Surprising Long Term Consequences of Traumatic Brain Injury [Insight for Caregivers]
As someone who cares deeply about a Colorado traumatic brain injury victim, you face many unpalatable, challenging choices in months ahead.
For instance, you may need to make decisions regarding whether a concussed and unconscious spouse should undergo surgery, or you may have to come to terms with the fact that your loved one’s personality has been radically altered by the brain injury.
Why Brain Injuries Are Different – Trauma’s Chancy Affects on Neurochemistry
The brain is an unfathomably complex and poorly understood organ. Despite our increasingly advanced knowledge of neurobiology, scientists still don’t know what causes the changes that take place in the brain after it has been violently disturbed by collision, penetration or illness (or some combination thereof).
Some evidence suggests that trauma to the brain – one-time events, like car accidents or falls, as well as chronic events, such as minor football concussions that add up over the season – can re-sculpt the brain’s electrical pathways. Once the brain’s preferred pathways have been changed or resculpted, an array of symptoms can follow, including speech loss or speech change, memory loss, problems seeing or hearing, and personality changes.
Unpredictable Medical Nature of A Traumatic Brain Injury
Brain injuries can also lead to a frustrating and depressing cycle of two steps forward, one step backward. A victim might seem like she’s on the road to recovery for a few months, only to suffer a relapse for no discernible medical reason. This lack of predictability makes caregiving for a TBI victim that much more challenging. Someone who “only” breaks a leg, for instance, will likely, over time, slowly but surely regain some function in the leg. A Traumatic Brain Injury victim’s medical progress may not be nearly as linear, and small backward steps can trigger strong emotions as well as nervousness about the prognosis.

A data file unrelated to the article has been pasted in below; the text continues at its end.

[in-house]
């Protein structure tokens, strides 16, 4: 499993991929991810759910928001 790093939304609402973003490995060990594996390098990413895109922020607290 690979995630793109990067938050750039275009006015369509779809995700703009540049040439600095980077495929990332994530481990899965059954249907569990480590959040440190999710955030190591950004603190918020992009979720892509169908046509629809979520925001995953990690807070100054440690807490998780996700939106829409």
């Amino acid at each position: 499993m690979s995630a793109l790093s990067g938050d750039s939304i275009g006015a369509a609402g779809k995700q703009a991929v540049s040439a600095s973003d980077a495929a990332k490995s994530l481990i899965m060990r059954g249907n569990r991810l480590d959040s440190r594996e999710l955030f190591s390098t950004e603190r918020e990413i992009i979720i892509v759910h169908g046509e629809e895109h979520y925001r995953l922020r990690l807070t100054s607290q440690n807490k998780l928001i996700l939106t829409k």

Changes in Personality – Anger Issues, ADHD, Depression and More
One of the biggest challenges for caregivers often involves the victim’s personality changes. Many military families, for instance, report that soldiers who have been injured in Afghanistan, Iraq and other arenas often don’t behave “like themselves” after returning from deployment.
For instance, a wife concussed and hurt in an IED explosion in Iraq might return home only to demonstrate surprising personality tendencies, like being withdrawn, being unable to control anger and being less empathetic. Such Traumatic Brain Injury consequences can be so severe that they destroy or deteriorate relationships, leading to divorce, job loss, alienation from loved ones, and beyond.
To make sense of what you and your family can do to take control of the situation, talk to our experienced Colorado traumatic brain injury attorneys. Contact the Law Office of Steve Roberts, LLC, at 720-515-7058.